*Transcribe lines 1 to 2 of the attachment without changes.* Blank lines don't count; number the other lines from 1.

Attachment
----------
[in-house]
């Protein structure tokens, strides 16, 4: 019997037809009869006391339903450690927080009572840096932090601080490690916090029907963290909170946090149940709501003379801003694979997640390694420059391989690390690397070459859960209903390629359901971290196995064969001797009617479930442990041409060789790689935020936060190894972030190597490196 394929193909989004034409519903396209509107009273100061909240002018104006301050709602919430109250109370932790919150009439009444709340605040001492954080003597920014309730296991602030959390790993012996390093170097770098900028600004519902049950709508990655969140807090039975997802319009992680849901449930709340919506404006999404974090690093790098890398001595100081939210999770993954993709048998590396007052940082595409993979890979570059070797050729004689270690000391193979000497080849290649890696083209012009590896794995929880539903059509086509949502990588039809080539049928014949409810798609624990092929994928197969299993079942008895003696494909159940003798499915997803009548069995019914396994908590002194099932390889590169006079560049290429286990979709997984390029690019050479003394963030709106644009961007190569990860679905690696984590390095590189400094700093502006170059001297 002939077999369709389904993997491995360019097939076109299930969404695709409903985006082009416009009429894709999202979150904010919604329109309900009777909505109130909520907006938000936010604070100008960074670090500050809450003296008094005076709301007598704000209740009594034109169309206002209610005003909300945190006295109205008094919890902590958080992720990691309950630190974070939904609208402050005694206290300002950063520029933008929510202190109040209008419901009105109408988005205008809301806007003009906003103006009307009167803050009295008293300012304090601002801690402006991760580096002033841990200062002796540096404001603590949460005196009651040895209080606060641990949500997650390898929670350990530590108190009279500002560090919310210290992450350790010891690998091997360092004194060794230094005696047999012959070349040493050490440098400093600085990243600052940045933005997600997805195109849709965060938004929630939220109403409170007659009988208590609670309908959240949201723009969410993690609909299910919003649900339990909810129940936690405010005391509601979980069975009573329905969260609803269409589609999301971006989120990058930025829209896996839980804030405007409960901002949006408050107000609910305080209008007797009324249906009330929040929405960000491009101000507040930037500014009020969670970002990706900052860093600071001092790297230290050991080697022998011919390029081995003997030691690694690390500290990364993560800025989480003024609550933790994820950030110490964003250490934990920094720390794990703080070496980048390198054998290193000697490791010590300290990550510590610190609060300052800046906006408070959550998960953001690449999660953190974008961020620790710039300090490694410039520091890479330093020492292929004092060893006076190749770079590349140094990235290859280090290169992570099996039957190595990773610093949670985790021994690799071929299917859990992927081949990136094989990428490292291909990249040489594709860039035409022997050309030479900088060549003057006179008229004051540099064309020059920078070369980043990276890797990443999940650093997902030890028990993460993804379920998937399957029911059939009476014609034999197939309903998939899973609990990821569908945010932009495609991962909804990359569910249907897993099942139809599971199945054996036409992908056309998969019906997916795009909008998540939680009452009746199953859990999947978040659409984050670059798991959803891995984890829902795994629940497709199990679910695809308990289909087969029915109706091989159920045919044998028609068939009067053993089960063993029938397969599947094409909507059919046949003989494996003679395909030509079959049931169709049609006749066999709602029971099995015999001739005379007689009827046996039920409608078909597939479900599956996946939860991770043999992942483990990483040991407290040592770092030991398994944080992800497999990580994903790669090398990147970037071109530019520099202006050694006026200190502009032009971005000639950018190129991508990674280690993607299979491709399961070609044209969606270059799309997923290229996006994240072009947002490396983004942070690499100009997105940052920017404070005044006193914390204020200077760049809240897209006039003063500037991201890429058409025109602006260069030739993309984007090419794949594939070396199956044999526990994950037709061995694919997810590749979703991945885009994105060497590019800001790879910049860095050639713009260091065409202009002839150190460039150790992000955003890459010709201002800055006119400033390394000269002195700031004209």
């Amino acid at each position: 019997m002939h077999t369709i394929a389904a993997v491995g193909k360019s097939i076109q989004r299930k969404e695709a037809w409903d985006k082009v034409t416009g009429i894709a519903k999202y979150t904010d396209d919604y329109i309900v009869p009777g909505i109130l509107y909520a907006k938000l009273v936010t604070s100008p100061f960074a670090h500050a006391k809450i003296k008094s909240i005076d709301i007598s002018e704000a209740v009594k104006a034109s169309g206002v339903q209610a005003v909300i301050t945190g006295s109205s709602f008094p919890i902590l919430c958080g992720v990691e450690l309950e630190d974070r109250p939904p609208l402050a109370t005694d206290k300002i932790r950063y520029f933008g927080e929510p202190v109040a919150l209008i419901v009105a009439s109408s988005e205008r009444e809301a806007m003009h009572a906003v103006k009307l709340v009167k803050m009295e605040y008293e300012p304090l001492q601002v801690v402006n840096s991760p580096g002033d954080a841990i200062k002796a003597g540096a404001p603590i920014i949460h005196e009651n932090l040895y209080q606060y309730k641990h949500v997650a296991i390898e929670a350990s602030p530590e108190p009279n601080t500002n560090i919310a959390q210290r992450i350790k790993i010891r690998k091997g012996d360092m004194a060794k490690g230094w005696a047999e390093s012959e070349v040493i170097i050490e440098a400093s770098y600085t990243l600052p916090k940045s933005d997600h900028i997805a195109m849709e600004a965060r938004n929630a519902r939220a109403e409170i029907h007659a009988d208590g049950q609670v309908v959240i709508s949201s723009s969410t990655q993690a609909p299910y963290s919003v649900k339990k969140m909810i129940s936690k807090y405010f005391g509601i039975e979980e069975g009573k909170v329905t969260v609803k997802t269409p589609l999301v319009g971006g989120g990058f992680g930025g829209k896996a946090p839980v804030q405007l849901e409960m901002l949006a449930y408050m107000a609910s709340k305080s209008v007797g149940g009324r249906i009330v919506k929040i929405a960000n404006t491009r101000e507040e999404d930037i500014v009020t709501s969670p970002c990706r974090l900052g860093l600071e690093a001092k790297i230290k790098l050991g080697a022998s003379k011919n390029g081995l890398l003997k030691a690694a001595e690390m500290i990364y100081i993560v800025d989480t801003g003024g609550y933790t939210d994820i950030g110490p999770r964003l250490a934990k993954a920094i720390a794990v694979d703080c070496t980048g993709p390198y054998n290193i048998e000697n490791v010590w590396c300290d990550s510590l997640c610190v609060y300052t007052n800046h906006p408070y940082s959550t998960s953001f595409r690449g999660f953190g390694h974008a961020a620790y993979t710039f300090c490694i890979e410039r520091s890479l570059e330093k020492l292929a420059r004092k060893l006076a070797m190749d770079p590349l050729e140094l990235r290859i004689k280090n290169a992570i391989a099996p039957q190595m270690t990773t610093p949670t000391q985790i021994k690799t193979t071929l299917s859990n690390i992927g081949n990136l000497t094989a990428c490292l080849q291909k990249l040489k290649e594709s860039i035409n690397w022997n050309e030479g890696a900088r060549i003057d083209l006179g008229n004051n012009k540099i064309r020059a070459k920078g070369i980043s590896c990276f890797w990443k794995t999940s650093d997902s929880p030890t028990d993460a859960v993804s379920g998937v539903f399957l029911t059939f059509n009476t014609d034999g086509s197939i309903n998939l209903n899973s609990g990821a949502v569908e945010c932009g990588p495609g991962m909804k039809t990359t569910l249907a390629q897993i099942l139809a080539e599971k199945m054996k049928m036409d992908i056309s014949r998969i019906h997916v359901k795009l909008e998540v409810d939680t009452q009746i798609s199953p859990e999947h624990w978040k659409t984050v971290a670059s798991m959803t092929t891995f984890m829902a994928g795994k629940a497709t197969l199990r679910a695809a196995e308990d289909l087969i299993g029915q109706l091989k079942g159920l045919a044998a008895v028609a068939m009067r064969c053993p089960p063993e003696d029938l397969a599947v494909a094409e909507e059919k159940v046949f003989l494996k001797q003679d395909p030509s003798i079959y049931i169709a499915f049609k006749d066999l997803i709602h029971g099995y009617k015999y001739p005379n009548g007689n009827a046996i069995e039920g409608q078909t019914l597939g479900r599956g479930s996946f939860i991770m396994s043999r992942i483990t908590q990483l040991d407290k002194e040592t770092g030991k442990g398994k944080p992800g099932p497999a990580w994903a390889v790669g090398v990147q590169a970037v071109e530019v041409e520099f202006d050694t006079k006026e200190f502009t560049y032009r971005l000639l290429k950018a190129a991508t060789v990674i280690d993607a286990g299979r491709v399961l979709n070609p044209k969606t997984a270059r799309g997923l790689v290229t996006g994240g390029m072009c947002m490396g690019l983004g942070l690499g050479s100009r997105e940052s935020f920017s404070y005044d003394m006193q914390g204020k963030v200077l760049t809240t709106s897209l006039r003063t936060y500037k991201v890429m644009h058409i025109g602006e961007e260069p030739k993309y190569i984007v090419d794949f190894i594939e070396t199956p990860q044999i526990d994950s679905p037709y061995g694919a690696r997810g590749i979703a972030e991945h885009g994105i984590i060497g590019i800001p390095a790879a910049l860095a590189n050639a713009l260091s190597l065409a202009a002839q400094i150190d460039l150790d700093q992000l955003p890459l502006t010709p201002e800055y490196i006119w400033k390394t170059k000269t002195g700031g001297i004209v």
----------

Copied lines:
[in-house]
């Protein structure tokens, strides 16, 4: 019997037809009869006391339903450690927080009572840096932090601080490690916090029907963290909170946090149940709501003379801003694979997640390694420059391989690390690397070459859960209903390629359901971290196995064969001797009617479930442990041409060789790689935020936060190894972030190597490196 394929193909989004034409519903396209509107009273100061909240002018104006301050709602919430109250109370932790919150009439009444709340605040001492954080003597920014309730296991602030959390790993012996390093170097770098900028600004519902049950709508990655969140807090039975997802319009992680849901449930709340919506404006999404974090690093790098890398001595100081939210999770993954993709048998590396007052940082595409993979890979570059070797050729004689270690000391193979000497080849290649890696083209012009590896794995929880539903059509086509949502990588039809080539049928014949409810798609624990092929994928197969299993079942008895003696494909159940003798499915997803009548069995019914396994908590002194099932390889590169006079560049290429286990979709997984390029690019050479003394963030709106644009961007190569990860679905690696984590390095590189400094700093502006170059001297 002939077999369709389904993997491995360019097939076109299930969404695709409903985006082009416009009429894709999202979150904010919604329109309900009777909505109130909520907006938000936010604070100008960074670090500050809450003296008094005076709301007598704000209740009594034109169309206002209610005003909300945190006295109205008094919890902590958080992720990691309950630190974070939904609208402050005694206290300002950063520029933008929510202190109040209008419901009105109408988005205008809301806007003009906003103006009307009167803050009295008293300012304090601002801690402006991760580096002033841990200062002796540096404001603590949460005196009651040895209080606060641990949500997650390898929670350990530590108190009279500002560090919310210290992450350790010891690998091997360092004194060794230094005696047999012959070349040493050490440098400093600085990243600052940045933005997600997805195109849709965060938004929630939220109403409170007659009988208590609670309908959240949201723009969410993690609909299910919003649900339990909810129940936690405010005391509601979980069975009573329905969260609803269409589609999301971006989120990058930025829209896996839980804030405007409960901002949006408050107000609910305080209008007797009324249906009330929040929405960000491009101000507040930037500014009020969670970002990706900052860093600071001092790297230290050991080697022998011919390029081995003997030691690694690390500290990364993560800025989480003024609550933790994820950030110490964003250490934990920094720390794990703080070496980048390198054998290193000697490791010590300290990550510590610190609060300052800046906006408070959550998960953001690449999660953190974008961020620790710039300090490694410039520091890479330093020492292929004092060893006076190749770079590349140094990235290859280090290169992570099996039957190595990773610093949670985790021994690799071929299917859990992927081949990136094989990428490292291909990249040489594709860039035409022997050309030479900088060549003057006179008229004051540099064309020059920078070369980043990276890797990443999940650093997902030890028990993460993804379920998937399957029911059939009476014609034999197939309903998939899973609990990821569908945010932009495609991962909804990359569910249907897993099942139809599971199945054996036409992908056309998969019906997916795009909008998540939680009452009746199953859990999947978040659409984050670059798991959803891995984890829902795994629940497709199990679910695809308990289909087969029915109706091989159920045919044998028609068939009067053993089960063993029938397969599947094409909507059919046949003989494996003679395909030509079959049931169709049609006749066999709602029971099995015999001739005379007689009827046996039920409608078909597939479900599956996946939860991770043999992942483990990483040991407290040592770092030991398994944080992800497999990580994903790669090398990147970037071109530019520099202006050694006026200190502009032009971005000639950018190129991508990674280690993607299979491709399961070609044209969606270059799309997923290229996006994240072009947002490396983004942070690499100009997105940052920017404070005044006193914390204020200077760049809240897209006039003063500037991201890429058409025109602006260069030739993309984007090419794949594939070396199956044999526990994950037709061995694919997810590749979703991945885009994105060497590019800001790879910049860095050639713009260091065409202009002839150190460039150790992000955003890459010709201002800055006119400033390394000269002195700031004209």